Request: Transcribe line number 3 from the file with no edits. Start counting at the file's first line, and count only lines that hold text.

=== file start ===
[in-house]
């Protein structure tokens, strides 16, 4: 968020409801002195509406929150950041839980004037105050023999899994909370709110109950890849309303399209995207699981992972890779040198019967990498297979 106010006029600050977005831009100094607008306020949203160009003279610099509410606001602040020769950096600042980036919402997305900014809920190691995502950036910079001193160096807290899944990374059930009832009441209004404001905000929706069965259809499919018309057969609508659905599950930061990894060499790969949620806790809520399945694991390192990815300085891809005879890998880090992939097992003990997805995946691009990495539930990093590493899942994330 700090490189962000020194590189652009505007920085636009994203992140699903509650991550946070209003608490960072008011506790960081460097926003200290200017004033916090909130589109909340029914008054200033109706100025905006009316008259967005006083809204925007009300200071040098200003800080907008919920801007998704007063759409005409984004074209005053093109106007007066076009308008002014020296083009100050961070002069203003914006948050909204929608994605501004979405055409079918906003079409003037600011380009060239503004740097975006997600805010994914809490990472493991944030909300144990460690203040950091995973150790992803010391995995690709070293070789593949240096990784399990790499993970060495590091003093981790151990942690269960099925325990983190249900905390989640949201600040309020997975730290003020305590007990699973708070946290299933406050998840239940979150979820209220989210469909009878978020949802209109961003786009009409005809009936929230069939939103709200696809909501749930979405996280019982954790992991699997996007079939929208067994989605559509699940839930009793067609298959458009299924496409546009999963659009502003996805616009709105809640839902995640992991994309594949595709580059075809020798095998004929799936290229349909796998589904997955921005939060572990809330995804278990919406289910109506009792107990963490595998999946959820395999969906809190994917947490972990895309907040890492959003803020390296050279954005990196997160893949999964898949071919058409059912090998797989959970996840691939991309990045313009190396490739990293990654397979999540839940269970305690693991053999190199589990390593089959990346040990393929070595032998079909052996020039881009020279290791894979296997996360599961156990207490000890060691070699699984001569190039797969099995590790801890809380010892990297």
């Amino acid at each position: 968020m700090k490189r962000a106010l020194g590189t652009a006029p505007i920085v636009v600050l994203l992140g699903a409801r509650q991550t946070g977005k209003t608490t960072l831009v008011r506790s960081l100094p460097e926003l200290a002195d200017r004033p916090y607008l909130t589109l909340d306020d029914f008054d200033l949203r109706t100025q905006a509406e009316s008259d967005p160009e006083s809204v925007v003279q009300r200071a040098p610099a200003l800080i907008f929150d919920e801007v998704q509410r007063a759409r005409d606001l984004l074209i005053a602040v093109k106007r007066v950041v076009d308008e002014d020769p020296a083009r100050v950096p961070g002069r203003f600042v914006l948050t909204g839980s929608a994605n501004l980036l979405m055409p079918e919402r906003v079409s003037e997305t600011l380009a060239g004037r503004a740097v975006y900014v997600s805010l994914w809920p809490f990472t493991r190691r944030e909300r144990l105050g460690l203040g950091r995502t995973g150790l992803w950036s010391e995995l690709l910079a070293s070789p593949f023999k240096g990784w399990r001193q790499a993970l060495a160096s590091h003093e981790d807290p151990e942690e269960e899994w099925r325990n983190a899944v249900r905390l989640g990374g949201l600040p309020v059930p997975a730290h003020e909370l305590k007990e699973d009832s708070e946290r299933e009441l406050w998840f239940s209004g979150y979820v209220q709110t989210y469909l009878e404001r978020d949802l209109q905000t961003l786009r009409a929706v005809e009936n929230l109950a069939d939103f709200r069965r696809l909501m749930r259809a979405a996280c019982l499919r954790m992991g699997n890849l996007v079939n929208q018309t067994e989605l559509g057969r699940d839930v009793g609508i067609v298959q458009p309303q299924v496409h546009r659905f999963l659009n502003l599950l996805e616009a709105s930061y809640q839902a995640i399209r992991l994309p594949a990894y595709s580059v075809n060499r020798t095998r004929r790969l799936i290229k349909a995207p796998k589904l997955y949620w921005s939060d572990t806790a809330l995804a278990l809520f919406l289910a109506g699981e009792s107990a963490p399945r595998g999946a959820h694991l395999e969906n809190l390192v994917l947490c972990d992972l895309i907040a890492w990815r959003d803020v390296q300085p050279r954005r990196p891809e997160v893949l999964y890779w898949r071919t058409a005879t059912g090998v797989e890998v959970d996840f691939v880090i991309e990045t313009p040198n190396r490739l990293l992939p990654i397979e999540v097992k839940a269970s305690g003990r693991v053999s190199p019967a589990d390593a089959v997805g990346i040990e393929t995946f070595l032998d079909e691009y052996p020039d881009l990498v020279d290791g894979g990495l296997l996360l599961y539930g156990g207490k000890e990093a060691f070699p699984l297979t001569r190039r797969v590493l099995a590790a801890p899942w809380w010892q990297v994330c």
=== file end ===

């Amino acid at each position: 968020m700090k490189r962000a106010l020194g590189t652009a006029p505007i920085v636009v600050l994203l992140g699903a409801r509650q991550t946070g977005k209003t608490t960072l831009v008011r506790s960081l100094p460097e926003l200290a002195d200017r004033p916090y607008l909130t589109l909340d306020d029914f008054d200033l949203r109706t100025q905006a509406e009316s008259d967005p160009e006083s809204v925007v003279q009300r200071a040098p610099a200003l800080i907008f929150d919920e801007v998704q509410r007063a759409r005409d606001l984004l074209i005053a602040v093109k106007r007066v950041v076009d308008e002014d020769p020296a083009r100050v950096p961070g002069r203003f600042v914006l948050t909204g839980s929608a994605n501004l980036l979405m055409p079918e919402r906003v079409s003037e997305t600011l380009a060239g004037r503004a740097v975006y900014v997600s805010l994914w809920p809490f990472t493991r190691r944030e909300r144990l105050g460690l203040g950091r995502t995973g150790l992803w950036s010391e995995l690709l910079a070293s070789p593949f023999k240096g990784w399990r001193q790499a993970l060495a160096s590091h003093e981790d807290p151990e942690e269960e899994w099925r325990n983190a899944v249900r905390l989640g990374g949201l600040p309020v059930p997975a730290h003020e909370l305590k007990e699973d009832s708070e946290r299933e009441l406050w998840f239940s209004g979150y979820v209220q709110t989210y469909l009878e404001r978020d949802l209109q905000t961003l786009r009409a929706v005809e009936n929230l109950a069939d939103f709200r069965r696809l909501m749930r259809a979405a996280c019982l499919r954790m992991g699997n890849l996007v079939n929208q018309t067994e989605l559509g057969r699940d839930v009793g609508i067609v298959q458009p309303q299924v496409h546009r659905f999963l659009n502003l599950l996805e616009a709105s930061y809640q839902a995640i399209r992991l994309p594949a990894y595709s580059v075809n060499r020798t095998r004929r790969l799936i290229k349909a995207p796998k589904l997955y949620w921005s939060d572990t806790a809330l995804a278990l809520f919406l289910a109506g699981e009792s107990a963490p399945r595998g999946a959820h694991l395999e969906n809190l390192v994917l947490c972990d992972l895309i907040a890492w990815r959003d803020v390296q300085p050279r954005r990196p891809e997160v893949l999964y890779w898949r071919t058409a005879t059912g090998v797989e890998v959970d996840f691939v880090i991309e990045t313009p040198n190396r490739l990293l992939p990654i397979e999540v097992k839940a269970s305690g003990r693991v053999s190199p019967a589990d390593a089959v997805g990346i040990e393929t995946f070595l032998d079909e691009y052996p020039d881009l990498v020279d290791g894979g990495l296997l996360l599961y539930g156990g207490k000890e990093a060691f070699p699984l297979t001569r190039r797969v590493l099995a590790a801890p899942w809380w010892q990297v994330c």